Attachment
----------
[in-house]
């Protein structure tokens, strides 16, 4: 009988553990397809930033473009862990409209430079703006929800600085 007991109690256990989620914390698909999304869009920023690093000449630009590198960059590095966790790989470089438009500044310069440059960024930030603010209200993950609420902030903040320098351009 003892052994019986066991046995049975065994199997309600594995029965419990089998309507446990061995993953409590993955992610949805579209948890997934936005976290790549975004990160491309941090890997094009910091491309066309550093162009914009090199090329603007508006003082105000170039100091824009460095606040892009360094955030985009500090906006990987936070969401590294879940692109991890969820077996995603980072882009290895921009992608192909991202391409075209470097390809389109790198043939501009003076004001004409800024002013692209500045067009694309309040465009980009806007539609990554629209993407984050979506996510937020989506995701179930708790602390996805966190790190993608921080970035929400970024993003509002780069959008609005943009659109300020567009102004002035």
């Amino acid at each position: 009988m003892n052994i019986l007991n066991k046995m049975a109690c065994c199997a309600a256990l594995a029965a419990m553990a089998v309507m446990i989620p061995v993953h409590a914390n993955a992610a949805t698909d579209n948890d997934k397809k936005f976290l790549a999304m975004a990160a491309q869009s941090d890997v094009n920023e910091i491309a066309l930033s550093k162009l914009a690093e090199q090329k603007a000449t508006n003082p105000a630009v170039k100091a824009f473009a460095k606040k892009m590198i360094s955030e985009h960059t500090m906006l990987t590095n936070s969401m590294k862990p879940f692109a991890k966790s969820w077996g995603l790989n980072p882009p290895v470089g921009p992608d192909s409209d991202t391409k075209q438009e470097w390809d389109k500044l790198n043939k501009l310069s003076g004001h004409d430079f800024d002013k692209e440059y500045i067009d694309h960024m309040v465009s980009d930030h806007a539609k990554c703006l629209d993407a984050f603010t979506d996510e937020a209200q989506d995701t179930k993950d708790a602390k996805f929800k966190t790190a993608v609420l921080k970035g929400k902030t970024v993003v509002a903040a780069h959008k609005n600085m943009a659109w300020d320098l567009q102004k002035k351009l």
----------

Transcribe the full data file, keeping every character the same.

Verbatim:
[in-house]
């Protein structure tokens, strides 16, 4: 009988553990397809930033473009862990409209430079703006929800600085 007991109690256990989620914390698909999304869009920023690093000449630009590198960059590095966790790989470089438009500044310069440059960024930030603010209200993950609420902030903040320098351009 003892052994019986066991046995049975065994199997309600594995029965419990089998309507446990061995993953409590993955992610949805579209948890997934936005976290790549975004990160491309941090890997094009910091491309066309550093162009914009090199090329603007508006003082105000170039100091824009460095606040892009360094955030985009500090906006990987936070969401590294879940692109991890969820077996995603980072882009290895921009992608192909991202391409075209470097390809389109790198043939501009003076004001004409800024002013692209500045067009694309309040465009980009806007539609990554629209993407984050979506996510937020989506995701179930708790602390996805966190790190993608921080970035929400970024993003509002780069959008609005943009659109300020567009102004002035």
């Amino acid at each position: 009988m003892n052994i019986l007991n066991k046995m049975a109690c065994c199997a309600a256990l594995a029965a419990m553990a089998v309507m446990i989620p061995v993953h409590a914390n993955a992610a949805t698909d579209n948890d997934k397809k936005f976290l790549a999304m975004a990160a491309q869009s941090d890997v094009n920023e910091i491309a066309l930033s550093k162009l914009a690093e090199q090329k603007a000449t508006n003082p105000a630009v170039k100091a824009f473009a460095k606040k892009m590198i360094s955030e985009h960059t500090m906006l990987t590095n936070s969401m590294k862990p879940f692109a991890k966790s969820w077996g995603l790989n980072p882009p290895v470089g921009p992608d192909s409209d991202t391409k075209q438009e470097w390809d389109k500044l790198n043939k501009l310069s003076g004001h004409d430079f800024d002013k692209e440059y500045i067009d694309h960024m309040v465009s980009d930030h806007a539609k990554c703006l629209d993407a984050f603010t979506d996510e937020a209200q989506d995701t179930k993950d708790a602390k996805f929800k966190t790190a993608v609420l921080k970035g929400k902030t970024v993003v509002a903040a780069h959008k609005n600085m943009a659109w300020d320098l567009q102004k002035k351009l």